The Acadia National Park Science Symposium provides a forum to learn about science taking place in the region and to interact and build collaborations with scientists, educators, students, park staff, and others working in a range of fields.

Each symposium session will be held via Zoom and include a series of brief presentations, short breakout sessions, and full group discussion. Each session will also feature breakout groups for participants to share their work via posters or other digital media. We will distribute titles, abstracts, and links to digital media ahead of each session, and will encourage participants to include them in their discussions.

We will be holding two separate workshops. The first on early-career opportunities and internships in Acadia National Park in January, and the second workshop in April will include information on the research permit process and reporting, how to adapt your research to COVID-19, science communication, and breakouts to chat with other researchers, students, and park staff.

All sessions will be recorded and made available to the public.

Session 1. An overview of research in the park in 2020 October 21, 2020 (link to recording)

Session 2. Monitoring change in Acadia National Park January 14, 2021 (link to recording)

  • Wildlife monitoring in Acadia National Park (Bik Wheeler)
  • Forest monitoring in Acadia National Park (Camilla Seirup)
  • Changing lake ecology in Acadia (Jasmine Saros)
  • Living on the edge: intertidal monitoring (Hannah Webber)

Posters, etc.:

Monitoring changes in community structure due to coastal acidification and warming in the rocky intertidal with citizen scientists (John Cigliano)

Vertical habitat gradients: Comparing seasonal dynamics of chlorophyll a fluorescence in lakes driven by dissolved organic carbon concentration (Matthew J. Farragher, Vaclava Hazukova, William G. Gawley, Jasmine E Saros).

What about arsenic? (Anna Farrell)

Researcher uses freshwater puddles to study climate change (Chris Nadeau)

Session 3. Workshop: Early career opportunities and internships in Acadia (link to recording)
Wednesday, January 27, 2021, 12-2 pm

  • Kate Petrie, National Park Service
  • Stephanie Clement, Friends of Acadia
  • Sarah Hooper, Schoodic Institute
  • Sabrina Morano, UMaine Conservation Science NRT Program

Session 4. Adapting to the Future (link to recording)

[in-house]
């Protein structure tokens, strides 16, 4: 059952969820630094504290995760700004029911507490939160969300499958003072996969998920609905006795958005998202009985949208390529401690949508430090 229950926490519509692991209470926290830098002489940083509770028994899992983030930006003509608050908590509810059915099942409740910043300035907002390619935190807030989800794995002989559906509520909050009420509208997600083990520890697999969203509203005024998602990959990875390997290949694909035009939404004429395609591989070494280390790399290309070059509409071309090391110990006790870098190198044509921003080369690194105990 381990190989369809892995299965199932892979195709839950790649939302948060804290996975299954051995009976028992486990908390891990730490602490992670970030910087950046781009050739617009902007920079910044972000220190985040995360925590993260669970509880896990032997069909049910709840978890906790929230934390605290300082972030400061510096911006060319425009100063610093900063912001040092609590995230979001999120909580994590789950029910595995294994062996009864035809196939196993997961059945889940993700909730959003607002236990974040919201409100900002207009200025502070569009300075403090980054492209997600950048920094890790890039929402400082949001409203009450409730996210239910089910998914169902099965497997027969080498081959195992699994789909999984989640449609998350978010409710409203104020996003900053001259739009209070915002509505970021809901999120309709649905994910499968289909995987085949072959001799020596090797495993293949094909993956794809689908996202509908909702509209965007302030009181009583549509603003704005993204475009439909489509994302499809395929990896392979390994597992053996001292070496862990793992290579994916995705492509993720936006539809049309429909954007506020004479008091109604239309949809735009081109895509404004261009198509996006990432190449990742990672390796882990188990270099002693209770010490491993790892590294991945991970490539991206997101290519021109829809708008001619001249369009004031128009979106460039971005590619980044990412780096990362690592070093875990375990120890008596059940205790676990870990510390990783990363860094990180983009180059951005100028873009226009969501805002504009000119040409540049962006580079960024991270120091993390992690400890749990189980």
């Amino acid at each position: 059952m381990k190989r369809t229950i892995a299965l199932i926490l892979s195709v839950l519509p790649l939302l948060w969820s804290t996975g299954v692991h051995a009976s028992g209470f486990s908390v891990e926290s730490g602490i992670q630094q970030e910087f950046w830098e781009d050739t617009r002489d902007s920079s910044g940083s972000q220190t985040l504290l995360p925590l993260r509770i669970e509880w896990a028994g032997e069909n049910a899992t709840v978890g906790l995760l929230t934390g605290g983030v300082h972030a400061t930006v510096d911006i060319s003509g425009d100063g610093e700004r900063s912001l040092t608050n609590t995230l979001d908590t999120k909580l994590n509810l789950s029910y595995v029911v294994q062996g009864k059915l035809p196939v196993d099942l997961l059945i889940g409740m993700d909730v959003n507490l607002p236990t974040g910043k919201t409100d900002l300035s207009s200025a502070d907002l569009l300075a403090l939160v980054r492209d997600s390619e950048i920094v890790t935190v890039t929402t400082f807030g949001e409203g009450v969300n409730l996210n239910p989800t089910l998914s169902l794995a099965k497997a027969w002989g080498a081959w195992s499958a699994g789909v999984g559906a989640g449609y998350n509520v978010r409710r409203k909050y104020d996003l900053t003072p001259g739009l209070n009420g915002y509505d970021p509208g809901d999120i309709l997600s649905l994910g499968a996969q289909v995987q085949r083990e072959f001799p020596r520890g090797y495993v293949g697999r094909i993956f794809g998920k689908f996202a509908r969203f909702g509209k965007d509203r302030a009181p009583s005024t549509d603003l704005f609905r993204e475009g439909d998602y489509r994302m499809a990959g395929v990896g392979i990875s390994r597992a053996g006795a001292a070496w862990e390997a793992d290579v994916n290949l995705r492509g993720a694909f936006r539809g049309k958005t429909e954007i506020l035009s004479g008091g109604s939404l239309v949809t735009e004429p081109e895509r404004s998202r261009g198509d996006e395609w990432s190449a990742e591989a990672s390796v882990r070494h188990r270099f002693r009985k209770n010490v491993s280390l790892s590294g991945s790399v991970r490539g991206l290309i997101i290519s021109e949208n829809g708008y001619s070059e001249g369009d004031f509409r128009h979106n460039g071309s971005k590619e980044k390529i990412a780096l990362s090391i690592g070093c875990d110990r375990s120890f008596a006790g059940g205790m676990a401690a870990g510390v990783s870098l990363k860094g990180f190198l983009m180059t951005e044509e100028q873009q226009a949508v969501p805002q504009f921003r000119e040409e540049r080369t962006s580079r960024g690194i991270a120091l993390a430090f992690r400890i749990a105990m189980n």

Thursday, February 25, 2021, 12-2 pm

  • Jesse Wheeler, National Park Service
  • Nicholas Fisichelli, Schoodic Institute
  • Brian Henkel, Friends of Acadia
  • Lydia Horne, University of Maine

Posters, etc.:

Microclimates: little locations with enormous value (Chris Nadeau)

Confronting our changing winters (Sarah Nelson)

Leaf peeping for science (Stephanie Spera)


Session 5. Wabanaki knowledge, perspectives, and science in Acadia (link to recording)
Friday, March 19, 2021, 12-2 pm

  • Suzanne Greenlaw, citizen of Houlton Band of Maliseet Indians and PhD candidate in the School of Forest Resources, University of Maine
  • Michelle Baumflek, Research Biologist, US Forest Service
  • Kyle Lolar, Panawahpskek (Penobscot Nation)
  • Bonnie Newsom, (Penobscot Nation), Assistant Professor of Anthropology, Faculty Associate, Climate Change Institute, University of Maine
  • Donald Soctomah, Tribal Historic Preservation Officer, Passamaquoddy Tribe
  • Rebecca Cole-Will, Resource Management Program Manager, Acadia National Park

Session 6. Workshop on research permits, reporting, data sharing, and science communication (link to recording)
Tuesday, April 27, 2021, 12-2 pm

  • Emma Albee, Science Information Specialist, Schoodic Institute
  • Katharine Ruskin, Lecturer and Undergraduate Coordinator, University of Maine
  • Patrick Kark, Visual Information Specialist, Acadia National Park
  • Catherine Schmitt, Science Communication Specialist, Schoodic Institute

Session 1 recording:

Past Symposia

2018 Acadia Science Symposium Proceedings and Presentations.